Massage therapists opposing proposed city zoning limits on their businesses say the rules would do nothing to solve the problem they claim to address.

Steve Rogne, owner of Zen Shiatsu Chicago, at 825 Chicago Ave., says the rules would only impose special use permit requirements on businesses that claim massage as their main business activity.

But both the prostitution busts in the past year, Rogne says, occurred at businesses operating as spas or aupuncture centers — which, along with physical therapy clinics and medical offices, would be exempt from the ordinance’s requirements.

And Rogne says the fear expressed in the proposed ordinance that a “clustering” of massage businesses would damage a neighborhood is unfounded.

In his neighborhood, Rogne says, within a two-block radius, at least four businesses offer massage and bodywork services.

“Our clients always walk in with shopping bags from the neighboring stores. These massage and bodywork businesses make the Main Street neighborhood a desirable destination,” Rogne says, “and any of the community leaders I’ve had the pleasure to serve with in the Main Street Merchant’s Association can attest to our value.”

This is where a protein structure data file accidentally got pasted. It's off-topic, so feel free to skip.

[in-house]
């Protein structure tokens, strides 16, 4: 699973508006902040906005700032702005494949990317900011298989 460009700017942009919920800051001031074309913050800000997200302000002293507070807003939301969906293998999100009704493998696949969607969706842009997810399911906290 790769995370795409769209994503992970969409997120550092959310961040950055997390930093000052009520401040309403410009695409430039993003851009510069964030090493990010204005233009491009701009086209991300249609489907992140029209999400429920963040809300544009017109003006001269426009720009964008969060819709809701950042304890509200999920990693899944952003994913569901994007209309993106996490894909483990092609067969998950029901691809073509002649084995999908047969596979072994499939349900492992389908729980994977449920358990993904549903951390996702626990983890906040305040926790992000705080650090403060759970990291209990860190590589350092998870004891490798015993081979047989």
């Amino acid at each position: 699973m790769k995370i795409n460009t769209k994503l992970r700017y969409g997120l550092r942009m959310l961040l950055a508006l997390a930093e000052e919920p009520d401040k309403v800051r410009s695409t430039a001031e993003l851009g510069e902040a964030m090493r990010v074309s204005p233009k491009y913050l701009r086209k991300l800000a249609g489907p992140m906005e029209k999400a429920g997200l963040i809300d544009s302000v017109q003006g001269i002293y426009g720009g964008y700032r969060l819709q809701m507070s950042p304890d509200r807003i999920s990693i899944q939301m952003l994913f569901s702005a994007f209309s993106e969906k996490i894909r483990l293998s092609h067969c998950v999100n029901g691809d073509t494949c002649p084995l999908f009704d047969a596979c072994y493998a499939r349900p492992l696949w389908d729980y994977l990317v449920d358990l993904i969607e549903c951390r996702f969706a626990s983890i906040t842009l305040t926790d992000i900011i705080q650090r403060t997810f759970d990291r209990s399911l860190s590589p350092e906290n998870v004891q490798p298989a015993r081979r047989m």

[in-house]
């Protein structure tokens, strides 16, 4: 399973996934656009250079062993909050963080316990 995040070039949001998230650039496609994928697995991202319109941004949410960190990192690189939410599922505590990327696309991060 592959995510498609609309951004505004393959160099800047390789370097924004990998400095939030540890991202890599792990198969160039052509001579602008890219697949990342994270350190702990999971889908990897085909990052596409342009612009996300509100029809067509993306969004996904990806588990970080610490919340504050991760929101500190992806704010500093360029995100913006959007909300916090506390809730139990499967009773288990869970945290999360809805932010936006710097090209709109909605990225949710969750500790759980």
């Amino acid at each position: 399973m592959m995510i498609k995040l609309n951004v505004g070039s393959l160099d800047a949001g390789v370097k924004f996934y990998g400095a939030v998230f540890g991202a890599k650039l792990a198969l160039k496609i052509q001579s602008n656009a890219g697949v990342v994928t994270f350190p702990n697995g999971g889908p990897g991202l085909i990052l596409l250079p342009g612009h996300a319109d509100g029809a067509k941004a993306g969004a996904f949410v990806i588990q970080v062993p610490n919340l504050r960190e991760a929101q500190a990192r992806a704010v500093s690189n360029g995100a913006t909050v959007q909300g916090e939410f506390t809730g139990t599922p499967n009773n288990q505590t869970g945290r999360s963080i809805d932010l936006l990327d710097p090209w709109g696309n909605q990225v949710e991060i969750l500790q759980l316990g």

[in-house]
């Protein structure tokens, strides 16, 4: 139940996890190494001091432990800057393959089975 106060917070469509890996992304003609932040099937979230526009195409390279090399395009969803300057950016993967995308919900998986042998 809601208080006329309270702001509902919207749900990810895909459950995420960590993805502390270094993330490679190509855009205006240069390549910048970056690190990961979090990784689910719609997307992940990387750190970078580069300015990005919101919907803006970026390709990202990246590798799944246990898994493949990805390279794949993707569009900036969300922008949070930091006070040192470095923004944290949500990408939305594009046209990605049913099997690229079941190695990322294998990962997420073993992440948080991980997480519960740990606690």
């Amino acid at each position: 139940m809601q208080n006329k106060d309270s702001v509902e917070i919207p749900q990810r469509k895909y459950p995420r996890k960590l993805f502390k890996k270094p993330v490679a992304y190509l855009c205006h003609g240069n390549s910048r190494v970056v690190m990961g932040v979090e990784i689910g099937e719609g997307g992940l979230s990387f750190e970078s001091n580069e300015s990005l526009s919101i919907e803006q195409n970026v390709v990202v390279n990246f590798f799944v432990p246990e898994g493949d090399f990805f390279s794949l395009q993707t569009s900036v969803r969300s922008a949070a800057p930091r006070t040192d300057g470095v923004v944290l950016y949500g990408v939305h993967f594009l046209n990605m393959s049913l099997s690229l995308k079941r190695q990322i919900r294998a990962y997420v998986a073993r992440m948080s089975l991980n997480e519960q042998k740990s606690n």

Elvis Dur, a licensed massage therapist whose Body in Balance studio is at 2914-16 Central St. in Evanston, said he was shocked to learn that city officials had identified his business in a list of massage operations of the sort that would be restricted by the proposed ordinance.

Jean Robinson, the government relations director for, Associated Bodyworks and Massage Professionals, a national organization that claims 3,230 members in Illinois, says the proposed ordinance would give an “unfair economic advantage” to businesses that provide other services in addition to massage.

In a letter to the city, Robinson says massage therapists are already licensed by the state and as part of that licensing process have passed a criminal background checks.

She says the city’s “concerns with respect to illicit activity could be addressed by the far less onerous step of merely requiring that massage practitioners provide evidence of their current state license” before obtaining a city business license.”

The Zoning Committee of the Plan Commission is scheduled to discuss the proposed ordinance at 7 p.m. on Wednesday, May 16.

Related stories

Massage therapists work over Evanston’s proposed rules

Evanston eyes tougher massage parlor rules

Related documents

The proposed massage parlor ordinance

The ABMP letter to the city

Bill Smith is the editor and publisher of Evanston Now.

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